We report a technique for insertion of a distal shunt catheter into the peritoneal cavity through a posterior incision. This has been helpful in patients with impaired access anteriorly. It may also be useful in elective situations. We have performed this procedure on 3 infants where the traditional anterior approaches would have been difficult due to subcutaneous scar tissue, ostomy sites and anterior intra-abdominal adhesions. This technique was safe and provided easy access to the peritoneal cavity. Complications would be similar to those for the standard ventriculoperitoneal shunts including bowel perforation, damage to the kidney or liver, infection and occasionally posterior cervical webbing that may cause pain locally or pull the head into an extended position.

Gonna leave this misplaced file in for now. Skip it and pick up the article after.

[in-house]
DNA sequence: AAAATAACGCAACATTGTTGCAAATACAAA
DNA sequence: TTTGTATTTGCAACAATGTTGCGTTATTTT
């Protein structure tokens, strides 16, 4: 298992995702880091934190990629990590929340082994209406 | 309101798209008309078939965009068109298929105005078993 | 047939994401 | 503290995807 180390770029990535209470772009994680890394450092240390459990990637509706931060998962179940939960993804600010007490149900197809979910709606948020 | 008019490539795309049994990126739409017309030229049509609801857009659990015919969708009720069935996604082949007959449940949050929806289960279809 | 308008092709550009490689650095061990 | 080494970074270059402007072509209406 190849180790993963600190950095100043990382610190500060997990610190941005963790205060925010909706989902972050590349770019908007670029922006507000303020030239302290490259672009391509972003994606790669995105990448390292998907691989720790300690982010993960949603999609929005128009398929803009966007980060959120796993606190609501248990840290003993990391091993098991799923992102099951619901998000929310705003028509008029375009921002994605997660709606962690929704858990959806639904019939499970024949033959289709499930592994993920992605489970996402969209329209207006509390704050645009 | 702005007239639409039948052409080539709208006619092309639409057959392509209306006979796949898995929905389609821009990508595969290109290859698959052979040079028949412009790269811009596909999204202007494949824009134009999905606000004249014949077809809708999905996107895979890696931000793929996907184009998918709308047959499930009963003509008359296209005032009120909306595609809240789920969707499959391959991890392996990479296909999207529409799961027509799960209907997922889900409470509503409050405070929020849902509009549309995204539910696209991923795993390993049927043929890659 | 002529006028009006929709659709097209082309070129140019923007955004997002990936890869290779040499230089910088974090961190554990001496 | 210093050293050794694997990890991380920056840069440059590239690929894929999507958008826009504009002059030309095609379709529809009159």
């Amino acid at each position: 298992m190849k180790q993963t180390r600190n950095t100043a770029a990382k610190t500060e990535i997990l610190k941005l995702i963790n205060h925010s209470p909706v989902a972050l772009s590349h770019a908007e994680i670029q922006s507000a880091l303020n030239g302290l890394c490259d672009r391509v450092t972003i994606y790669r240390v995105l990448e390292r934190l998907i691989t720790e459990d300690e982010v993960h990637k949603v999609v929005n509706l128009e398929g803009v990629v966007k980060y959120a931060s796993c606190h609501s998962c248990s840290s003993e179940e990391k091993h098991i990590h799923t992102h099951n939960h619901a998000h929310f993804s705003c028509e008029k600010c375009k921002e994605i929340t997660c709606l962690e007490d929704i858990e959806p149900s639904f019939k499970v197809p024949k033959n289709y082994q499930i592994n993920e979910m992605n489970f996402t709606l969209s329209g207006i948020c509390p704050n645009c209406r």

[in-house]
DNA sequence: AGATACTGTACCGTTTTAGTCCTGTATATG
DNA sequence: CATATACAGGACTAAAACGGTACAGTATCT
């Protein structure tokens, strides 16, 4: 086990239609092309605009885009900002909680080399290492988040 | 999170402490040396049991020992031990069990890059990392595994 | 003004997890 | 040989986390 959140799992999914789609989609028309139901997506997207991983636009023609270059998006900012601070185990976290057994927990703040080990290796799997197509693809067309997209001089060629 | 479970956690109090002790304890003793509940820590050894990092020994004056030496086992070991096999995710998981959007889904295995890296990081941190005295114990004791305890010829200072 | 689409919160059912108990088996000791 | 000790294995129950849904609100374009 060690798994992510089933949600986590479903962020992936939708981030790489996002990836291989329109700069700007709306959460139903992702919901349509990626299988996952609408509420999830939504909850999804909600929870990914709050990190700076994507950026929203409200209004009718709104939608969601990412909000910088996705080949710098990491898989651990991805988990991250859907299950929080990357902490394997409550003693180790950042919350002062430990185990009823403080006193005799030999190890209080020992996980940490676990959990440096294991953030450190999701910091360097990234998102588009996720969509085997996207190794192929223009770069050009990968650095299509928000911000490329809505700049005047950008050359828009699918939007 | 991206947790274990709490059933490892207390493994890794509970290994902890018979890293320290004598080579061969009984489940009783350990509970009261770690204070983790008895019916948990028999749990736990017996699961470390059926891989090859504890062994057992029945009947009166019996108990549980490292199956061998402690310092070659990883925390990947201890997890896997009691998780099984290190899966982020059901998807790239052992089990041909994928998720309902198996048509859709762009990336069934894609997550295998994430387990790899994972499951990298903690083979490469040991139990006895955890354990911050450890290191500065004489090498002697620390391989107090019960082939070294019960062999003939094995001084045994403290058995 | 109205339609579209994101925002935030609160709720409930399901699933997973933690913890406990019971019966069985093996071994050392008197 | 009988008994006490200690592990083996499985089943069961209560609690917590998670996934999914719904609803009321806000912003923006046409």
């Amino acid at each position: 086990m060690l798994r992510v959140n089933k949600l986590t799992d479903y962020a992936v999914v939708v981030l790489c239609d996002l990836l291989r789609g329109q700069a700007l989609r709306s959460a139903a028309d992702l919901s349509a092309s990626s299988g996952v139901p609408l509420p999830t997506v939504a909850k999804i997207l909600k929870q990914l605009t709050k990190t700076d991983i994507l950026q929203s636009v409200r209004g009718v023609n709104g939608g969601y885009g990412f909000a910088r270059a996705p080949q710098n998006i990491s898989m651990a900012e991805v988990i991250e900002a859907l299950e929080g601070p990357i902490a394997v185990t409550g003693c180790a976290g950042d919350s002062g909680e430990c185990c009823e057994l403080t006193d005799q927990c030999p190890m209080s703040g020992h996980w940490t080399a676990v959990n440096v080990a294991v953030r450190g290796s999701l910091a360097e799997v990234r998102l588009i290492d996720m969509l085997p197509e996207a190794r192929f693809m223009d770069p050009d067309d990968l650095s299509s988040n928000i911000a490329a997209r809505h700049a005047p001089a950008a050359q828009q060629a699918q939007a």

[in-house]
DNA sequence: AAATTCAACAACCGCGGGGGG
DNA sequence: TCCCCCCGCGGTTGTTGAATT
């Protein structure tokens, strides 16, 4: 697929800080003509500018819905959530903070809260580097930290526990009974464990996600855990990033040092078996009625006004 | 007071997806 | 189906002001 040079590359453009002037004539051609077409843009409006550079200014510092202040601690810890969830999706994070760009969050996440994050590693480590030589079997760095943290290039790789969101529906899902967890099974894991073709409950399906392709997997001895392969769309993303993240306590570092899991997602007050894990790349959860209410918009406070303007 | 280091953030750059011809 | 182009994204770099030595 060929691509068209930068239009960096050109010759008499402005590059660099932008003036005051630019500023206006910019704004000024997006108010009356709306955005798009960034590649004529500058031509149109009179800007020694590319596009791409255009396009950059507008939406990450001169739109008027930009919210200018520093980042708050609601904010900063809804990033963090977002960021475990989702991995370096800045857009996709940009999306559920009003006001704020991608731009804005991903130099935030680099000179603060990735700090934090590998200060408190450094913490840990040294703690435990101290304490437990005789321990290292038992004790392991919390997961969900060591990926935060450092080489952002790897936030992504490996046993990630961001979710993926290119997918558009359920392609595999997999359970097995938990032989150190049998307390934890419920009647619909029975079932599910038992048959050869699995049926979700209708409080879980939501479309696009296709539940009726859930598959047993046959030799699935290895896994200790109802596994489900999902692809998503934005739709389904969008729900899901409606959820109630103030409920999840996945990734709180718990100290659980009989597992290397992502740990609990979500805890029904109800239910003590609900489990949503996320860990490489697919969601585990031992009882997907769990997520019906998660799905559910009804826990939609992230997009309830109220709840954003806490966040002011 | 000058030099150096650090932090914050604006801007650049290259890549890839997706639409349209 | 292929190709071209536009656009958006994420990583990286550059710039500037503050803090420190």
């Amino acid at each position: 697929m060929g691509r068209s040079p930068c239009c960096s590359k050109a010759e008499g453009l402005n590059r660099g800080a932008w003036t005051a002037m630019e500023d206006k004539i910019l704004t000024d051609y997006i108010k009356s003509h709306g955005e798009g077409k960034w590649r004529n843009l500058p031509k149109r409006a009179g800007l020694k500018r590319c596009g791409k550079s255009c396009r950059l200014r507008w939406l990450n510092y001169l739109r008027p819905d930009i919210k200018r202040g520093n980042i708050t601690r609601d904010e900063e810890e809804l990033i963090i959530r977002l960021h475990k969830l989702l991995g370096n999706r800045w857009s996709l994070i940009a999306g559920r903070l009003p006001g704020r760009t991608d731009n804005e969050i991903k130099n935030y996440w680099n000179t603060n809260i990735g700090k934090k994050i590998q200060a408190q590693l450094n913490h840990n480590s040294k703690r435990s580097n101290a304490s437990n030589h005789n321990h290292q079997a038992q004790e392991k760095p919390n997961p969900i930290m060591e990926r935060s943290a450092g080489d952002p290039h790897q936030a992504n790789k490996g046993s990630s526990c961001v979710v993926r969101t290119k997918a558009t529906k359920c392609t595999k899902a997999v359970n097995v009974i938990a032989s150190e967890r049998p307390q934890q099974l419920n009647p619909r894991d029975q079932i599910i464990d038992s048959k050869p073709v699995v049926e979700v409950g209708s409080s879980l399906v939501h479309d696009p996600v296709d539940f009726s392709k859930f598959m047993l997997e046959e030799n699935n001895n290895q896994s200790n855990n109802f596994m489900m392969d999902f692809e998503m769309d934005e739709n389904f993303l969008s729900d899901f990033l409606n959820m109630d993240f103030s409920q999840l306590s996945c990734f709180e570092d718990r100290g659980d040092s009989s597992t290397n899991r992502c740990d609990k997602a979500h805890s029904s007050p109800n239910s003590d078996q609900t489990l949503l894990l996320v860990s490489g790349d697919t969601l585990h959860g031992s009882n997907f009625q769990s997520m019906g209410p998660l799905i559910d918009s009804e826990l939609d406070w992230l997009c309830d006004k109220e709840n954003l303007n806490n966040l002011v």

- Cerebrospinal fluid shunt
ASJC Scopus subject areas
- Pediatrics, Perinatology, and Child Health
- Clinical Neurology